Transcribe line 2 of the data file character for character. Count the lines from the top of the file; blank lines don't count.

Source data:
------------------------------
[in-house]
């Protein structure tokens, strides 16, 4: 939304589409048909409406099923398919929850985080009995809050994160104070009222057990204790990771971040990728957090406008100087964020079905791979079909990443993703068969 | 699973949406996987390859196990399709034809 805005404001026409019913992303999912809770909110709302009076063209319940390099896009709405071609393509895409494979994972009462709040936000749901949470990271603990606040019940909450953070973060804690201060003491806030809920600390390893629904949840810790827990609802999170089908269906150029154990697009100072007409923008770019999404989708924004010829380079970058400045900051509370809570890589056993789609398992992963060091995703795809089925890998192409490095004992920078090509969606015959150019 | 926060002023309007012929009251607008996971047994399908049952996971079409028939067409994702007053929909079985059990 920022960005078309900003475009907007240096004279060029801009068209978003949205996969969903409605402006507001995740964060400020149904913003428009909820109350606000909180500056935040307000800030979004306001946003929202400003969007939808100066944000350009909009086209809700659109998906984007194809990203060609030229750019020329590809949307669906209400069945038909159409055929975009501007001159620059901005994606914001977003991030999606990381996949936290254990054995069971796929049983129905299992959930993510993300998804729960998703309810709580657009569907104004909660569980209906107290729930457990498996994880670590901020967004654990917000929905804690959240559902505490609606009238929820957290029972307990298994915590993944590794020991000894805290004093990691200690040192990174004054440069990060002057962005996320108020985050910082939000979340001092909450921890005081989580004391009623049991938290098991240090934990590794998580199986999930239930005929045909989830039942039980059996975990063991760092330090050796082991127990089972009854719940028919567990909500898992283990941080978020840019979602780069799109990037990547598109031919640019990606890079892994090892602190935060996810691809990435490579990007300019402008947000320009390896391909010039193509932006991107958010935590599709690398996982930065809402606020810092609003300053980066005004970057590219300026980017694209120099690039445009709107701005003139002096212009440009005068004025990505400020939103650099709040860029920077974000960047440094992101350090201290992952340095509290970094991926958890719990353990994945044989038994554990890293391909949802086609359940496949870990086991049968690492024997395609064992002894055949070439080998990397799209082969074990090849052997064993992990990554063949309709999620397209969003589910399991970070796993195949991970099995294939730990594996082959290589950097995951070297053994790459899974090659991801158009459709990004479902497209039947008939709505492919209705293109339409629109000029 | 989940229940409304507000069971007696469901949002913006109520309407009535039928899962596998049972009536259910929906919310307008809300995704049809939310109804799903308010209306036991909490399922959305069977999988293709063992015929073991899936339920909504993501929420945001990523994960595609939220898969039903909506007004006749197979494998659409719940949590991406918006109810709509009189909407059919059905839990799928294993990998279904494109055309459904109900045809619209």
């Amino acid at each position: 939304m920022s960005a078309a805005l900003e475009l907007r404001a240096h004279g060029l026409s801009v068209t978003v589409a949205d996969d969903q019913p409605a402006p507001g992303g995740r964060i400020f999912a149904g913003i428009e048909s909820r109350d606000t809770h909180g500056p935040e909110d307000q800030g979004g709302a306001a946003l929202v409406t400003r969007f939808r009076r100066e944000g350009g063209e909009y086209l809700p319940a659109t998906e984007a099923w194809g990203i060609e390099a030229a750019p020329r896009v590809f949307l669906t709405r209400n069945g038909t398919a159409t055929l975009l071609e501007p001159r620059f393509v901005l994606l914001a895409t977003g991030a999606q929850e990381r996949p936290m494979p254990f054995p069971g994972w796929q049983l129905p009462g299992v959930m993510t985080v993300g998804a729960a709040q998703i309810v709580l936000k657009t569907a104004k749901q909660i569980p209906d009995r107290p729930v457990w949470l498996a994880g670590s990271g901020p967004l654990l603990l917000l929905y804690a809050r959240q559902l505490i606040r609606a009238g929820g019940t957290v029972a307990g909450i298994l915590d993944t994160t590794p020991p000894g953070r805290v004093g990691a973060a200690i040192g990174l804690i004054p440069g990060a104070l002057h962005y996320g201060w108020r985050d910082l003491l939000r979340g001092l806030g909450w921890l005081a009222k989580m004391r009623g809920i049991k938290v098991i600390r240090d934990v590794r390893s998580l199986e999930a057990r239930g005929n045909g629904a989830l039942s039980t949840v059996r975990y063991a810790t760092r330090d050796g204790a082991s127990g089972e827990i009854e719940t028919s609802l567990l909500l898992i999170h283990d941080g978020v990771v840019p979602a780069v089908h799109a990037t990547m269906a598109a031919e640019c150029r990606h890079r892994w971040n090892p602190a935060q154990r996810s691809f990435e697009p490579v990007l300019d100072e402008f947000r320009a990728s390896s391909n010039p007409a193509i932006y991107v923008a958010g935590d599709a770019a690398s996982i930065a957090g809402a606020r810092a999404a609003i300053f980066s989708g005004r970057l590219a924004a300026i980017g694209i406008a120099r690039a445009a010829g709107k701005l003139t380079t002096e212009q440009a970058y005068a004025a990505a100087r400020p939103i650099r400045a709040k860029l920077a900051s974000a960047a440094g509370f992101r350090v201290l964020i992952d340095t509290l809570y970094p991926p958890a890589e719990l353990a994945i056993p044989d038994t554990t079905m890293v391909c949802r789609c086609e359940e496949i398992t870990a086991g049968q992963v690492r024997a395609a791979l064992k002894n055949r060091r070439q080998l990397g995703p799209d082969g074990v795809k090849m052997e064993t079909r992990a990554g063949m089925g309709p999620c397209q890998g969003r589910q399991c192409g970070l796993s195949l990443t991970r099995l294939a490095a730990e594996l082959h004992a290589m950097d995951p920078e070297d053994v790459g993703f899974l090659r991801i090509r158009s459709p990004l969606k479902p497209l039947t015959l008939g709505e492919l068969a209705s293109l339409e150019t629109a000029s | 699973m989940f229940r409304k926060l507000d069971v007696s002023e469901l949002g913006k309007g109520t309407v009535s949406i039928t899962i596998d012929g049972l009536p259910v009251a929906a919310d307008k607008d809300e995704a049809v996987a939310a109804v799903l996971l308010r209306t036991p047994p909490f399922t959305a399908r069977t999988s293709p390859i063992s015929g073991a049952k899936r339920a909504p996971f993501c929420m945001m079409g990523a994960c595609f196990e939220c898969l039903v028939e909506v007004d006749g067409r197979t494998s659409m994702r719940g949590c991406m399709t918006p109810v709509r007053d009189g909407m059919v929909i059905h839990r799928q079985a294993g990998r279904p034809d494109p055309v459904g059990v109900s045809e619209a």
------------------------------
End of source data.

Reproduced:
């Protein structure tokens, strides 16, 4: 939304589409048909409406099923398919929850985080009995809050994160104070009222057990204790990771971040990728957090406008100087964020079905791979079909990443993703068969 | 699973949406996987390859196990399709034809 805005404001026409019913992303999912809770909110709302009076063209319940390099896009709405071609393509895409494979994972009462709040936000749901949470990271603990606040019940909450953070973060804690201060003491806030809920600390390893629904949840810790827990609802999170089908269906150029154990697009100072007409923008770019999404989708924004010829380079970058400045900051509370809570890589056993789609398992992963060091995703795809089925890998192409490095004992920078090509969606015959150019 | 926060002023309007012929009251607008996971047994399908049952996971079409028939067409994702007053929909079985059990 920022960005078309900003475009907007240096004279060029801009068209978003949205996969969903409605402006507001995740964060400020149904913003428009909820109350606000909180500056935040307000800030979004306001946003929202400003969007939808100066944000350009909009086209809700659109998906984007194809990203060609030229750019020329590809949307669906209400069945038909159409055929975009501007001159620059901005994606914001977003991030999606990381996949936290254990054995069971796929049983129905299992959930993510993300998804729960998703309810709580657009569907104004909660569980209906107290729930457990498996994880670590901020967004654990917000929905804690959240559902505490609606009238929820957290029972307990298994915590993944590794020991000894805290004093990691200690040192990174004054440069990060002057962005996320108020985050910082939000979340001092909450921890005081989580004391009623049991938290098991240090934990590794998580199986999930239930005929045909989830039942039980059996975990063991760092330090050796082991127990089972009854719940028919567990909500898992283990941080978020840019979602780069799109990037990547598109031919640019990606890079892994090892602190935060996810691809990435490579990007300019402008947000320009390896391909010039193509932006991107958010935590599709690398996982930065809402606020810092609003300053980066005004970057590219300026980017694209120099690039445009709107701005003139002096212009440009005068004025990505400020939103650099709040860029920077974000960047440094992101350090201290992952340095509290970094991926958890719990353990994945044989038994554990890293391909949802086609359940496949870990086991049968690492024997395609064992002894055949070439080998990397799209082969074990090849052997064993992990990554063949309709999620397209969003589910399991970070796993195949991970099995294939730990594996082959290589950097995951070297053994790459899974090659991801158009459709990004479902497209039947008939709505492919209705293109339409629109000029 | 989940229940409304507000069971007696469901949002913006109520309407009535039928899962596998049972009536259910929906919310307008809300995704049809939310109804799903308010209306036991909490399922959305069977999988293709063992015929073991899936339920909504993501929420945001990523994960595609939220898969039903909506007004006749197979494998659409719940949590991406918006109810709509009189909407059919059905839990799928294993990998279904494109055309459904109900045809619209």